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Go Not to the temple - a poem by Tagore

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tks

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Go not to the temple~
by RabindranathTagore:

Go not to the templeto put flowers upon the feet of God,
First fill your ownhouse with the Fragrance of love and kindness.

Go not to the templeto light candles before the altar of God,
First remove thedarkness of sin , pride and ego,
from your heart...

Go not to the templeto bow down your head in prayer,
First learn to bowin humility before your fellowmen.
And apologise tothose you have wronged.

Go not to the templeto pray on bended knees,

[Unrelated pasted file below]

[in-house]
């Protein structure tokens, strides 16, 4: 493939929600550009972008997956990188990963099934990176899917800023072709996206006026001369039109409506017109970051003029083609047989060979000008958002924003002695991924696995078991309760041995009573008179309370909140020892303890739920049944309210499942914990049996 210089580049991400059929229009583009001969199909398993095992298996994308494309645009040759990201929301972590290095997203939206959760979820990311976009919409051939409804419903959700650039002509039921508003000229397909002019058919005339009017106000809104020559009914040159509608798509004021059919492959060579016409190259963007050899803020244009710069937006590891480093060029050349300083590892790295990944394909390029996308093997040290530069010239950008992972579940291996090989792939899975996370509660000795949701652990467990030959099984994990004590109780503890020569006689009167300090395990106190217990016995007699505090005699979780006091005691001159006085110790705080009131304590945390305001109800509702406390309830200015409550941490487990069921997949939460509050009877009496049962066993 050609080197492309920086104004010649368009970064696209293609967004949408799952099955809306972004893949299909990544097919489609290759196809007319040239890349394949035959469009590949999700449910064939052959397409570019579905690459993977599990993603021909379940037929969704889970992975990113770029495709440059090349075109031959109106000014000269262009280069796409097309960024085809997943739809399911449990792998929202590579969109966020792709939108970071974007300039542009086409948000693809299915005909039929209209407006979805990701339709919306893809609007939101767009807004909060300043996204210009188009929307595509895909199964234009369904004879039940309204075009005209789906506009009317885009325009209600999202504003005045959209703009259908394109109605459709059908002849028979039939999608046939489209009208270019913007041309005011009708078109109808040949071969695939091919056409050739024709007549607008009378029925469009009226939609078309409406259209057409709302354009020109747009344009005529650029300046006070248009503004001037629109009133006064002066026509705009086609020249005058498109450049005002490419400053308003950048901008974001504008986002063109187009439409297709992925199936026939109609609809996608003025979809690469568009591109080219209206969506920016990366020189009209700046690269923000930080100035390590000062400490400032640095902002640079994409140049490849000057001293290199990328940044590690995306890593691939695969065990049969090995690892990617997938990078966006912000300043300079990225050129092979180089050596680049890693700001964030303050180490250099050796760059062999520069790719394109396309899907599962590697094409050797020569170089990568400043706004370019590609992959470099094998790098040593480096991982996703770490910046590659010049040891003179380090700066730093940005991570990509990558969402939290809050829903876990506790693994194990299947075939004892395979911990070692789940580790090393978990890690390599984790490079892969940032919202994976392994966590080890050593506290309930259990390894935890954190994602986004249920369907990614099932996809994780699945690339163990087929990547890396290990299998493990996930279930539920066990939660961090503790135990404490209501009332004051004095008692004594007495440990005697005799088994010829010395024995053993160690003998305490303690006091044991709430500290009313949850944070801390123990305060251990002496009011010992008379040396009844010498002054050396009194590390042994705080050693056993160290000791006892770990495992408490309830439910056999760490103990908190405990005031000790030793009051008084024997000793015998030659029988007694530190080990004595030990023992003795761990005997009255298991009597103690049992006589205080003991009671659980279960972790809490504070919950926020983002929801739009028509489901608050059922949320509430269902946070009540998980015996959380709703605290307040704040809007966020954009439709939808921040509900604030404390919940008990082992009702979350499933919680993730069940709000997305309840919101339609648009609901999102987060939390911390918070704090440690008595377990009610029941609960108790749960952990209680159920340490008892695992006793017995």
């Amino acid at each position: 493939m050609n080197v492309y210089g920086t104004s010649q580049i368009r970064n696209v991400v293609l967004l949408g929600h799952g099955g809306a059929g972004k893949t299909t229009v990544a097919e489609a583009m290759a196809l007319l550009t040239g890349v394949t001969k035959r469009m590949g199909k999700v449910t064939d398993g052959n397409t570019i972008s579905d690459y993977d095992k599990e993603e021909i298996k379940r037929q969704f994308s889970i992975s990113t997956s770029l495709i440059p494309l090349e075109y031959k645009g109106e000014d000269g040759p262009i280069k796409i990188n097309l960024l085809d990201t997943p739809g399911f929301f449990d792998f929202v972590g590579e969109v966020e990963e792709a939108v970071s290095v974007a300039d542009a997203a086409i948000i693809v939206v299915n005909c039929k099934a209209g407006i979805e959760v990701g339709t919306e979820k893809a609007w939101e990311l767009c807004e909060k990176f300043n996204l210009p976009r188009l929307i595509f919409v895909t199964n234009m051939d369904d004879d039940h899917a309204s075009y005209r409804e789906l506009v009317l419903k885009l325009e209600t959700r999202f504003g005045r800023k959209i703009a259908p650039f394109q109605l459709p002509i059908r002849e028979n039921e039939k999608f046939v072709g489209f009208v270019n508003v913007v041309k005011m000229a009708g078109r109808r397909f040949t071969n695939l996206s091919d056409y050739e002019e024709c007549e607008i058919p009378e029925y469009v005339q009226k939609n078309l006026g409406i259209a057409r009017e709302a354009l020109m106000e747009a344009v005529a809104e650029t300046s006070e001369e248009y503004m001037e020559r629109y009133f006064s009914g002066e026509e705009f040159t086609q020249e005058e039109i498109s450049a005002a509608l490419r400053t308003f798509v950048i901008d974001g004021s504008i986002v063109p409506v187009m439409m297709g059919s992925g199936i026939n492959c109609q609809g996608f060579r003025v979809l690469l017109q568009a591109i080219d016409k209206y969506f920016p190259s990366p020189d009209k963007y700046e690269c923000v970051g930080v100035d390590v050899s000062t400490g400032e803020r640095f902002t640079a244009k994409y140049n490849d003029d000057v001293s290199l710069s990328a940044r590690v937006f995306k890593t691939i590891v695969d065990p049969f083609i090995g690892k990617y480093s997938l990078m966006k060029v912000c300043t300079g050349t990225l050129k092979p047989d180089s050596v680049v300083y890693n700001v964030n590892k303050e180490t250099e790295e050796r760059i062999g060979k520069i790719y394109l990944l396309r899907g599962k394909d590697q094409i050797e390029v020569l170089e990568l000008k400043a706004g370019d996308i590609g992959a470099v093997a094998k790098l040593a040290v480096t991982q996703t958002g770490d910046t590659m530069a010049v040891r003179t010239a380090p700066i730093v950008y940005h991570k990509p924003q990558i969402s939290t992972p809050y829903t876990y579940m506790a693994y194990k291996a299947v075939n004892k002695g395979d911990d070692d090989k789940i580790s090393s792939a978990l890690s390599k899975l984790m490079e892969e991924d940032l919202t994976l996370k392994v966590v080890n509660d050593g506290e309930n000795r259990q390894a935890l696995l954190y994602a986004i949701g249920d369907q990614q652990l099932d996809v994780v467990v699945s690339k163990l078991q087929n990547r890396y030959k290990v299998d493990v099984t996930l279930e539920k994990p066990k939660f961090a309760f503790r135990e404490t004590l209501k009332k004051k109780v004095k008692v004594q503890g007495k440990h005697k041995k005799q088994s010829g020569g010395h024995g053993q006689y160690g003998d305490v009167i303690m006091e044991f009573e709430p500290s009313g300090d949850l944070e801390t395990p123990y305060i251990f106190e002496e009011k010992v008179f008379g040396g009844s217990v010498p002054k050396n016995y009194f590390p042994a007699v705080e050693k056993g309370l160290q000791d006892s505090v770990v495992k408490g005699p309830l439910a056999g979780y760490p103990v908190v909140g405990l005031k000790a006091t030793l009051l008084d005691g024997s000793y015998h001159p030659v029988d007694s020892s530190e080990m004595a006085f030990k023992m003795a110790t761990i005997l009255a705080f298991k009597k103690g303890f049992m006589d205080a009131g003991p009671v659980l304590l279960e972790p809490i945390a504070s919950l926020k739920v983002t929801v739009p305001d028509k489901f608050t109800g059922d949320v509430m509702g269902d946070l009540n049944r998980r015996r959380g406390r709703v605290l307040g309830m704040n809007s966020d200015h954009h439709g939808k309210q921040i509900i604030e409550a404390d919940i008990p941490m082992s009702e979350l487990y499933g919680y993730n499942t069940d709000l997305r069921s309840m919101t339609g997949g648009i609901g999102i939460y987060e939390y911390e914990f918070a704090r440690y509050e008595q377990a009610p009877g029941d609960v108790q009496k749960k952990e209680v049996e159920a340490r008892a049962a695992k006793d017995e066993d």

First bend down tolift someone who is down-trodden.
And strengthen theyoung ones.
Not crush them.


Go not to the templeto ask for forgiveness for your sins,
First forgive fromyour heart those who have hurt you!
 
Go not to the temple~
by RabindranathTagore:

Go not to the templeto put flowers upon the feet of God,
First fill your ownhouse with the Fragrance of love and kindness.

Go not to the templeto light candles before the altar of God,
First remove thedarkness of sin , pride and ego,
from your heart...

Go not to the templeto bow down your head in prayer,
First learn to bowin humility before your fellowmen.
And apologise tothose you have wronged.

Go not to the templeto pray on bended knees,
First bend down tolift someone who is down-trodden.
And strengthen theyoung ones.
Not crush them.


Go not to the templeto ask for forgiveness for your sins,
First forgive fromyour heart those who have hurt you!

LOL.

Yesterday I went to the temple lit a lamp, lit an agarbaththi, bowed my head and said